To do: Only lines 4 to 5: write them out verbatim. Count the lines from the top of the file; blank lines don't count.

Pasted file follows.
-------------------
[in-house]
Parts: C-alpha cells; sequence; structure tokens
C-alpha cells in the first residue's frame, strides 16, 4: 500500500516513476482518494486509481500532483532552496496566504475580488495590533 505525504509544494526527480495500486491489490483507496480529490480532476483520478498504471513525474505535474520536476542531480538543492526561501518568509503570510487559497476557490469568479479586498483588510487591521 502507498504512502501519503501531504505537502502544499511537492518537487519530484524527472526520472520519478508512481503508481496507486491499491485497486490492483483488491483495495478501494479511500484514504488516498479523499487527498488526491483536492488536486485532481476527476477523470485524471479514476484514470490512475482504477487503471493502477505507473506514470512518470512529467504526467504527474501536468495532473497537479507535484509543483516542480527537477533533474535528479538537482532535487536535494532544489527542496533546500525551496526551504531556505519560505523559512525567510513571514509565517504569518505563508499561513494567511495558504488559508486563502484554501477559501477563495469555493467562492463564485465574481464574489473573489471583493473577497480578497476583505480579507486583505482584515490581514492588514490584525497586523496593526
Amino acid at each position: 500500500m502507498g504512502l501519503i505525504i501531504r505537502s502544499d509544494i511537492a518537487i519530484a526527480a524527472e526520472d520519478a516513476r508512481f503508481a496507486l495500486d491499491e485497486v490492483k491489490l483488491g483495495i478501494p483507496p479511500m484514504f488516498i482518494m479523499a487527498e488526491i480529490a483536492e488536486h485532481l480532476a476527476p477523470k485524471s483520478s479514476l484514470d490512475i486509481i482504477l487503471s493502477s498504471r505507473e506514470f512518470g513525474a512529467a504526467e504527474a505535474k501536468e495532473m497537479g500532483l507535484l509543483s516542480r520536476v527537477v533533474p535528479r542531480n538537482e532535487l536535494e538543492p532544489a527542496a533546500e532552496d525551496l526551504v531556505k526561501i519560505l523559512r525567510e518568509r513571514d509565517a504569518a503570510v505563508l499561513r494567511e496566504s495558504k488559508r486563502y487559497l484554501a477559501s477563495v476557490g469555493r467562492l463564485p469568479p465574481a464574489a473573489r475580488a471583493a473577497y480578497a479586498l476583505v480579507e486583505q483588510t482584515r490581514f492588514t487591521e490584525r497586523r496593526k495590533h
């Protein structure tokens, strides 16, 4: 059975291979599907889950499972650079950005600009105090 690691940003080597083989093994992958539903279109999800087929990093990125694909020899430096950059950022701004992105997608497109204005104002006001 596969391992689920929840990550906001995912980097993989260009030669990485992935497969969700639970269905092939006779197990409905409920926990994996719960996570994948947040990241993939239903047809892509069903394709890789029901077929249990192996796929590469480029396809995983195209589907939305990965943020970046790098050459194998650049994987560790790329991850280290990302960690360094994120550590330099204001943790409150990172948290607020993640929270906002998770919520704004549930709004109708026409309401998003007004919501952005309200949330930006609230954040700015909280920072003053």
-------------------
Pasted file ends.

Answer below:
Amino acid at each position: 500500500m502507498g504512502l501519503i505525504i501531504r505537502s502544499d509544494i511537492a518537487i519530484a526527480a524527472e526520472d520519478a516513476r508512481f503508481a496507486l495500486d491499491e485497486v490492483k491489490l483488491g483495495i478501494p483507496p479511500m484514504f488516498i482518494m479523499a487527498e488526491i480529490a483536492e488536486h485532481l480532476a476527476p477523470k485524471s483520478s479514476l484514470d490512475i486509481i482504477l487503471s493502477s498504471r505507473e506514470f512518470g513525474a512529467a504526467e504527474a505535474k501536468e495532473m497537479g500532483l507535484l509543483s516542480r520536476v527537477v533533474p535528479r542531480n538537482e532535487l536535494e538543492p532544489a527542496a533546500e532552496d525551496l526551504v531556505k526561501i519560505l523559512r525567510e518568509r513571514d509565517a504569518a503570510v505563508l499561513r494567511e496566504s495558504k488559508r486563502y487559497l484554501a477559501s477563495v476557490g469555493r467562492l463564485p469568479p465574481a464574489a473573489r475580488a471583493a473577497y480578497a479586498l476583505v480579507e486583505q483588510t482584515r490581514f492588514t487591521e490584525r497586523r496593526k495590533h
């Protein structure tokens, strides 16, 4: 059975291979599907889950499972650079950005600009105090 690691940003080597083989093994992958539903279109999800087929990093990125694909020899430096950059950022701004992105997608497109204005104002006001 596969391992689920929840990550906001995912980097993989260009030669990485992935497969969700639970269905092939006779197990409905409920926990994996719960996570994948947040990241993939239903047809892509069903394709890789029901077929249990192996796929590469480029396809995983195209589907939305990965943020970046790098050459194998650049994987560790790329991850280290990302960690360094994120550590330099204001943790409150990172948290607020993640929270906002998770919520704004549930709004109708026409309401998003007004919501952005309200949330930006609230954040700015909280920072003053």